Opportunities for pleasant diversity connect themselves with the old school tie, but the old school name rarely lends much to the imagination. " Amplefordians," " Old
Johannians," " 0 I d Wimbledonians," " Vaughanians "—these and the like show that our Catholic schools have their share of the handicap. The " Mountaineers" have better success, since their title both preserves the link with Mount St. Mary's and points to aspiring efforts in the Old Boys.
But a still happier, and certainly a more significant choice, belongs to Buckinghamshire. Stowe, which has lately taken to itself Friends, is engaged in turning out Old Stoics. Who among us, calling to mind schooldays with occasionally need for physical endurance in the master's room, will doubt that such a title as this serves both memory and satisfaction? A remark in The Times, by the way, that trustees of the new fund include " a number of Stoics and fathers of Stoics and the Archbishop of York," sounds a little hard on Dr. Temple. It is all right to keep Mr. Lewisham apart from Love, but if put to it his Grace of York would doubtless be able to prove himself as stoical as the rest of them!
Boulogne will henceforth hold a new interest for pilgrims from this side of the Channel. The great statue of Britannia will be there to remind them of Home, sweet home and of more serious things. Returning. they will do well not to invoke at that uplifted arm the ruling of the waves, for
to' divert the mind from the havoc which their present condition witnesses.
The secular buildings of the Monastery remain, however, and so the streets of the town are enriched by the fine buildings, the Abbey Barn, the Abbots' Kitchen, the Tribunal, and the Pilgrimmes' Inn where the Abbot's guests were lodged.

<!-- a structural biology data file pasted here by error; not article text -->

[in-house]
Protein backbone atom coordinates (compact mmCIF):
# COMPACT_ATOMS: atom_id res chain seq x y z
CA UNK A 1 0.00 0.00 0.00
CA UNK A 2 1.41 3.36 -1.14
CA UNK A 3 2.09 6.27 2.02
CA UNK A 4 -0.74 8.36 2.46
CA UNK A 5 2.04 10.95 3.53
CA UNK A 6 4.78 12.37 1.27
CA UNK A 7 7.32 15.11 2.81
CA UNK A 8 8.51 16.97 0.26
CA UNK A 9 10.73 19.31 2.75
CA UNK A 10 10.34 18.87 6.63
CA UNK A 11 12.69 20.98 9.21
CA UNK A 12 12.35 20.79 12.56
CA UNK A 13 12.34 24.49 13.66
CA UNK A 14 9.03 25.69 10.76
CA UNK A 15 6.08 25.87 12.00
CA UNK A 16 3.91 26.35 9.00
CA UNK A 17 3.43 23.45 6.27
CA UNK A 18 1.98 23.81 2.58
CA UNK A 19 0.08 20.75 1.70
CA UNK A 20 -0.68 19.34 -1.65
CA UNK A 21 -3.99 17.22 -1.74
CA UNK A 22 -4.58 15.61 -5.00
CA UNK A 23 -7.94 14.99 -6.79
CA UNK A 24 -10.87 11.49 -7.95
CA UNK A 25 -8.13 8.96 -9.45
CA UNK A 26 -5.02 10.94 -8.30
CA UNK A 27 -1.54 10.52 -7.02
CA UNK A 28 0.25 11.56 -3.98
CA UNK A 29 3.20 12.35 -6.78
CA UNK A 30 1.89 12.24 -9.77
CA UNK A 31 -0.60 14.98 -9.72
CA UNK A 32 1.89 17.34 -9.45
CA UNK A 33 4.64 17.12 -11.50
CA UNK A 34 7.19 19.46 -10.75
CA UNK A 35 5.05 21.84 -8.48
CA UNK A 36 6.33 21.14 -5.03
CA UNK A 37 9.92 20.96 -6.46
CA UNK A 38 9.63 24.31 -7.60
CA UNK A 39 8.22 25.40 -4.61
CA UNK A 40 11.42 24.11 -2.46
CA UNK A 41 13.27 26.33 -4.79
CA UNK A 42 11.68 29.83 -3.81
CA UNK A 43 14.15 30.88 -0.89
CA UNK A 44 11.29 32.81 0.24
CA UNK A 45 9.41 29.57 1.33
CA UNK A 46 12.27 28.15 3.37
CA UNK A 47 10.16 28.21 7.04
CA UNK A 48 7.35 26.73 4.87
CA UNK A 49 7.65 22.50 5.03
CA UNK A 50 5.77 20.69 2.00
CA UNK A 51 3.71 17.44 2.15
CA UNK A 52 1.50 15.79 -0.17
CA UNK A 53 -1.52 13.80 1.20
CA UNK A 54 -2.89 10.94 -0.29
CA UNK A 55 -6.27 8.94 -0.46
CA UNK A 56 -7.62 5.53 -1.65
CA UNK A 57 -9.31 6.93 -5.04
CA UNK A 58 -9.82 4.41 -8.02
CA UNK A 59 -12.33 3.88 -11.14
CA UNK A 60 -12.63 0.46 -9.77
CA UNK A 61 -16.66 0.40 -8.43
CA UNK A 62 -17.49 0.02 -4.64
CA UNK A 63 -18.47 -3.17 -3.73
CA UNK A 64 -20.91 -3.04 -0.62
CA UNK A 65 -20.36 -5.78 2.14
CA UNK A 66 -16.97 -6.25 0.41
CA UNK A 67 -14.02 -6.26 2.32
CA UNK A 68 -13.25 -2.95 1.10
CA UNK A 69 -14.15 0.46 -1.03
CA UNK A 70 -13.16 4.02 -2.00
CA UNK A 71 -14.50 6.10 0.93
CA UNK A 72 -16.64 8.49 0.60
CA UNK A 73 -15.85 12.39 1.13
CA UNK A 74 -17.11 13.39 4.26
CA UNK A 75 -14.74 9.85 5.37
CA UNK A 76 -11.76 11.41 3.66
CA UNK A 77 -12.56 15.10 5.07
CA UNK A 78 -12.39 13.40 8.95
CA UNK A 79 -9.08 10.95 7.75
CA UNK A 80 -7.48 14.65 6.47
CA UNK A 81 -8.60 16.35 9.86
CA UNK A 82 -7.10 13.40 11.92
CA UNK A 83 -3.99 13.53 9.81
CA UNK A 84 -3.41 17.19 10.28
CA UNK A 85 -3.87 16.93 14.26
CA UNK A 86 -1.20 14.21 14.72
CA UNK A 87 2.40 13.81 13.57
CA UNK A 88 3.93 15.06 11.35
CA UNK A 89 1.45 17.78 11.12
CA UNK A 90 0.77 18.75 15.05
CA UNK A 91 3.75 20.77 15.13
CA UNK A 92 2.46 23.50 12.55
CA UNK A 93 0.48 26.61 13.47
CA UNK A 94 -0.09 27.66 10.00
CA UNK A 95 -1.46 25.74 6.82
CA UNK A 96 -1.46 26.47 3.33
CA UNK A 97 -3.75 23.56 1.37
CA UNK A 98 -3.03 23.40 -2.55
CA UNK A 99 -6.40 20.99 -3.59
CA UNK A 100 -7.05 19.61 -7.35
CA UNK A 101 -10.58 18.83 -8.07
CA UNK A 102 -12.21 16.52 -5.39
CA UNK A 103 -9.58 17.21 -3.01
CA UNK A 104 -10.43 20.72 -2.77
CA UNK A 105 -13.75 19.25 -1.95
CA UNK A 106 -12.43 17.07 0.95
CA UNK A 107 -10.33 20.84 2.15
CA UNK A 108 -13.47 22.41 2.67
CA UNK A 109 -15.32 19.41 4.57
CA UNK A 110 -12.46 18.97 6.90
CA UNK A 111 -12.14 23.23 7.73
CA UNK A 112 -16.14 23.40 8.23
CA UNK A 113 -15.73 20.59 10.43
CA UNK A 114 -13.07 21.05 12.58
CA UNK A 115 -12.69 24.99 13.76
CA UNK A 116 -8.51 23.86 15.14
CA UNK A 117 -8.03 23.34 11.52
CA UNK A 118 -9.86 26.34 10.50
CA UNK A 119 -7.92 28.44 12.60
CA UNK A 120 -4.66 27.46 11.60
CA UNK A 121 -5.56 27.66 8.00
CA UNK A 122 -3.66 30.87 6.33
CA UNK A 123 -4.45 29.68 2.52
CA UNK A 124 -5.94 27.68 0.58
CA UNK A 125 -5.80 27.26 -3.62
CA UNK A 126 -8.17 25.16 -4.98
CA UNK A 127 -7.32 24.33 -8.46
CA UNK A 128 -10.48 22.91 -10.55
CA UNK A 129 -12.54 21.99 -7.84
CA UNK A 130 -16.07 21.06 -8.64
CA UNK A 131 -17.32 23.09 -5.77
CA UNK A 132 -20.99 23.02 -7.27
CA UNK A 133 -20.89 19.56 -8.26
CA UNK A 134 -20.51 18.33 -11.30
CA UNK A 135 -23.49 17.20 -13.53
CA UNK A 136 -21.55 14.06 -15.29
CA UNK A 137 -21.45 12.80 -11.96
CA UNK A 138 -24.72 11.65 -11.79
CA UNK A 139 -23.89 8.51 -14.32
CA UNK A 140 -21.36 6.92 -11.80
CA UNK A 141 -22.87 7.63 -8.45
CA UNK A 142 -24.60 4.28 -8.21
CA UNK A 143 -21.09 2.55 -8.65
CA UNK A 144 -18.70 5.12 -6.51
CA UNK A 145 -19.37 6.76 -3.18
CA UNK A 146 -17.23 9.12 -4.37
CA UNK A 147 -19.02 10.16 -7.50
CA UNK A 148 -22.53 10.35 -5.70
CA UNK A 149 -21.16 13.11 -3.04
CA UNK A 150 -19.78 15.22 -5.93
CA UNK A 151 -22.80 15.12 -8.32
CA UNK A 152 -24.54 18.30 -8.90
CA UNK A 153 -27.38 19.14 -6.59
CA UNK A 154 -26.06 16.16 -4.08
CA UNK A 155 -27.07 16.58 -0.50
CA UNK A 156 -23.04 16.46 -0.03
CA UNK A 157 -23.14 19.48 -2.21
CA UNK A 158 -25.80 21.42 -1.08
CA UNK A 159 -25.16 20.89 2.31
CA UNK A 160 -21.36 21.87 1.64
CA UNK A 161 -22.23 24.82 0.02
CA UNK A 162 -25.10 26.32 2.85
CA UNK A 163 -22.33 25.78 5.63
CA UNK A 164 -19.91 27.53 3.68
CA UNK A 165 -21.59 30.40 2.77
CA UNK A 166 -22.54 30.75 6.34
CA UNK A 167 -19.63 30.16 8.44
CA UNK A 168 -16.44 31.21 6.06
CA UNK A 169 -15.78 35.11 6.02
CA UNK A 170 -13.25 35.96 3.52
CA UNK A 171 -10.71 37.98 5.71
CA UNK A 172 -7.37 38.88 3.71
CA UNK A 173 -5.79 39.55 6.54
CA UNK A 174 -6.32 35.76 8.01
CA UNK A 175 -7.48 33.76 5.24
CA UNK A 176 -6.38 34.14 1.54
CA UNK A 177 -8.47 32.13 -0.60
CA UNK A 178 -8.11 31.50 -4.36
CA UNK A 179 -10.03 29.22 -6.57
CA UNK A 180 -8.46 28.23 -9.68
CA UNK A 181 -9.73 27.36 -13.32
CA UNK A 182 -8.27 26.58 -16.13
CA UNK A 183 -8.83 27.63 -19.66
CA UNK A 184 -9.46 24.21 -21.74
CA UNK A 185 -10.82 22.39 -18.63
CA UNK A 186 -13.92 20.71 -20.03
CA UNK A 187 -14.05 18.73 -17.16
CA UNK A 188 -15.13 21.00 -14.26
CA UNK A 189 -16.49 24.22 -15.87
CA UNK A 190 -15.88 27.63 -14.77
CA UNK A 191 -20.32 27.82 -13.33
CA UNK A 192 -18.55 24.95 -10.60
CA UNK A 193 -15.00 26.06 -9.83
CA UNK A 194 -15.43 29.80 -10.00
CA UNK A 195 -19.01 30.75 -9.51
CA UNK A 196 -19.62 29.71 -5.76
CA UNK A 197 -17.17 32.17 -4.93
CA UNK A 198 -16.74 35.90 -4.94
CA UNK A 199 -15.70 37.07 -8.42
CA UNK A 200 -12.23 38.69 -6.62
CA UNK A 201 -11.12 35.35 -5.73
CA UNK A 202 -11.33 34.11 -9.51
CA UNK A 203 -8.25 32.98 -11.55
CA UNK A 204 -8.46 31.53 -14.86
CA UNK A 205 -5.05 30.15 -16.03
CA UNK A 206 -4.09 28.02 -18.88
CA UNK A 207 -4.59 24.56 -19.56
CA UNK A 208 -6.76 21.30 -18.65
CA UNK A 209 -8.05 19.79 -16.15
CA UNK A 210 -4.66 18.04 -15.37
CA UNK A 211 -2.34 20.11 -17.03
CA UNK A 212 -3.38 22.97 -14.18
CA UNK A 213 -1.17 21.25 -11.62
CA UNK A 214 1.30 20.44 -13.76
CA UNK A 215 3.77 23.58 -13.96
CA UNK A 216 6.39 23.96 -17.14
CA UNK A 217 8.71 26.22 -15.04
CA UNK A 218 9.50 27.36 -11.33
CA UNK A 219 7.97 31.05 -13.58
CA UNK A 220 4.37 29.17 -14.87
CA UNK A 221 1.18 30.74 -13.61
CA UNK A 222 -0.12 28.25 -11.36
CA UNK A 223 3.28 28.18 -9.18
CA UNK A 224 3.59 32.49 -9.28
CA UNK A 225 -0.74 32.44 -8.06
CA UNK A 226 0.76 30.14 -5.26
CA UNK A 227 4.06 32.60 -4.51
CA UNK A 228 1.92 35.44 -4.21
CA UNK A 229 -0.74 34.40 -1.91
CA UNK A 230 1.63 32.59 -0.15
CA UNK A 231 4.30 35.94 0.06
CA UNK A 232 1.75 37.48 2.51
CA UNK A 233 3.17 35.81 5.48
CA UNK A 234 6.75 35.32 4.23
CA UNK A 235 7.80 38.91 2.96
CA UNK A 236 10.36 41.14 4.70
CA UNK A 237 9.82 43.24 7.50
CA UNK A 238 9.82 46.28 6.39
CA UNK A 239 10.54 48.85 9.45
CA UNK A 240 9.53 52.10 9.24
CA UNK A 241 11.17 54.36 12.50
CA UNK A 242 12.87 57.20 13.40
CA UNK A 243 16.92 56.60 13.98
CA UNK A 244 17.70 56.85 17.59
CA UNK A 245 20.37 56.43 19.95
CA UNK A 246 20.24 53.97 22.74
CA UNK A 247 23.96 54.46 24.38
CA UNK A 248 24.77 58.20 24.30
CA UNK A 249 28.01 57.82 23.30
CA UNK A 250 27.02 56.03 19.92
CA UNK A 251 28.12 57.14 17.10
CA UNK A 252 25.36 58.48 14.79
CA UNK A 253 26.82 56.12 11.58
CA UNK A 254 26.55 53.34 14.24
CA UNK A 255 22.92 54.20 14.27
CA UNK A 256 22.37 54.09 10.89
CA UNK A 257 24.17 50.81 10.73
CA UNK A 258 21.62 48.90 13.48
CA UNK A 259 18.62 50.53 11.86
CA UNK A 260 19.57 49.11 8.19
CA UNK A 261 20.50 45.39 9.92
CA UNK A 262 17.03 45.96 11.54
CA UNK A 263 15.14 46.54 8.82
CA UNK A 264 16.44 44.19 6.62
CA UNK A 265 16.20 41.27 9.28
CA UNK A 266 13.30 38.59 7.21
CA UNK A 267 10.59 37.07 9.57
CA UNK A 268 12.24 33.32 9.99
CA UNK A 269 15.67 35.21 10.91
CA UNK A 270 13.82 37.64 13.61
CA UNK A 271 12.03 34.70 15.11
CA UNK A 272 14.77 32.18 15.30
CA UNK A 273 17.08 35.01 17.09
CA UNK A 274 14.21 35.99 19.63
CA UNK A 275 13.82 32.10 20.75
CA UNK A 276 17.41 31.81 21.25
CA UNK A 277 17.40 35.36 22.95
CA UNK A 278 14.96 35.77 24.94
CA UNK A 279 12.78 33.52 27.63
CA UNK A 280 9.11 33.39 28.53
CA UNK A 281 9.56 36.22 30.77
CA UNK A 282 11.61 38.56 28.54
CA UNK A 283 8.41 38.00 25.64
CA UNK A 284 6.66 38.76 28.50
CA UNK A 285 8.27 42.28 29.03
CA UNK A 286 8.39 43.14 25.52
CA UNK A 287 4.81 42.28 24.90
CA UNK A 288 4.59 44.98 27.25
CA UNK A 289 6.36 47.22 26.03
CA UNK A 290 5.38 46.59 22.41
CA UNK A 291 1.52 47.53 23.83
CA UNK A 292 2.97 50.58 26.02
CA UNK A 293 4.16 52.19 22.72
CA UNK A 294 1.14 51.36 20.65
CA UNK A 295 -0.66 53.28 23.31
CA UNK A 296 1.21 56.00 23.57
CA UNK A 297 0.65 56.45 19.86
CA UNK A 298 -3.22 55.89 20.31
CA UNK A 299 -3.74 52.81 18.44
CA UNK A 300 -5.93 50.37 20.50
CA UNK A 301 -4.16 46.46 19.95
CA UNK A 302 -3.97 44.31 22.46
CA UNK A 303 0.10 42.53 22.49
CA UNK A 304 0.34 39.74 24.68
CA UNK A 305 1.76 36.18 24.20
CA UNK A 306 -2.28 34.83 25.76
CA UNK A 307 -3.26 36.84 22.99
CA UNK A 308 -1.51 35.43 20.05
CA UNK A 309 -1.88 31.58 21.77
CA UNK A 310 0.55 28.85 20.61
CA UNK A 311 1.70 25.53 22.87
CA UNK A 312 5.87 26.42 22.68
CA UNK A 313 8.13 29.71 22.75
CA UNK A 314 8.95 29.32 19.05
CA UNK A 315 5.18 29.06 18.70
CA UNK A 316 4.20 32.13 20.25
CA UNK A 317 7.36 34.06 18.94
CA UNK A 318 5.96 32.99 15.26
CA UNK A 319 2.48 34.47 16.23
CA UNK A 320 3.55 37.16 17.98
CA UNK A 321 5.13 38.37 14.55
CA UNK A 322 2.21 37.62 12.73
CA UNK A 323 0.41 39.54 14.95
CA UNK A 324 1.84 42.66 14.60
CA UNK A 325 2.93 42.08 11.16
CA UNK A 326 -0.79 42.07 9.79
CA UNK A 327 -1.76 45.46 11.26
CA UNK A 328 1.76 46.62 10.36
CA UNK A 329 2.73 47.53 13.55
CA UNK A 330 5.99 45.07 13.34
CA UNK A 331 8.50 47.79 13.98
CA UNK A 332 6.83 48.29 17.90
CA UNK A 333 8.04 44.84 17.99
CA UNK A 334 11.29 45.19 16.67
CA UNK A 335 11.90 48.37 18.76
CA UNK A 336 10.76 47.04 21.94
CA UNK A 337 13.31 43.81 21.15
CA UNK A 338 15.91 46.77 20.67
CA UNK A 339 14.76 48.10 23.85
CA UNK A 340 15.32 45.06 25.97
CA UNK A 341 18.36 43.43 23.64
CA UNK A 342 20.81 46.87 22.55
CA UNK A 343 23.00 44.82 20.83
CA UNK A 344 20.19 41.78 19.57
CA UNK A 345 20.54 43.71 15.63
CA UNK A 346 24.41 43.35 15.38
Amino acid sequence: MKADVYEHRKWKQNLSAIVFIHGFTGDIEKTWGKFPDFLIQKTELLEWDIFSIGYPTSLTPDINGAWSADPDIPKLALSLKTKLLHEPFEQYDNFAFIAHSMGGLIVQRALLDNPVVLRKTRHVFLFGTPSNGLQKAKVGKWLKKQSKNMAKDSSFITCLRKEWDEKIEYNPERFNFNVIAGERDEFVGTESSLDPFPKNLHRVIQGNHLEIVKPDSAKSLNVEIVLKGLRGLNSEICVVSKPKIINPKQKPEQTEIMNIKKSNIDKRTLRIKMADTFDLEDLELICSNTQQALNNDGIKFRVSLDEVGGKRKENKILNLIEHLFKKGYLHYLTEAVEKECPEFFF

Obscure .and Humble Church
Not many miles from Glastonbury the great Abbey of Downside has arisen to carry on the work and traditions of the old Benedictine Abbey, but in Glastonbury itself the Church is humbly and obscurely housed—perhaps a happy omen, since the Nativity took place in a stable, and the past grandeur of Glastonbury sprang out of a tiny wattle chapel. Will history repeat itself, and the present humble building which Our Lord has made His home in Glastonbury pave the way for a renewal of the Church's glorious witness there during the Age of Faith?
The dominating feature of the landscape of Central Somerset is the tower-crowned hill of Glastonbury, rising almost sheer from the midst of the plain, and making a landmark for miles around. Here it was that the Abbot of Glastonbury with his two companions suffered martyrdom rather than deny his faith, and here it is that English Catholics (since the Abbey itself is in alien hands) gather to pay their homage, and give a public expression of their devotion to these English martyrs, and to make their public act of faith in a great shrine of the Faith, which for Englishmen is surely a Holy Place.
Reviving History As the pilgrims to Glastonbury gather on the Tor. and march together through the streets, the pages of history are turned back, the " glories of Glastonbury " are revived, and another link is forged with those days when the church stood intact, the Holy Sacrifice was offered on its altars, and throughout its boundaries the great " work of God " was carried on, while it is hoped and prayed that another step forward has been taken on the road that leads to the resurrection of Glastonbury as a great witness to the vitality of the Catholic faith.
Successful Bristol Mission
The fortnight's mission just concluded in the Franciscan Church at Bristol by the Rev. Raymond O'Flynn and the Rev. John Garvin, D.D., Ph.D., of the Catholic Missionary Society, was an outstanding success.
Many non-Catholics helped to make up the large congregations that attended each evening. The Question Box was very popular. On the closing night of the mis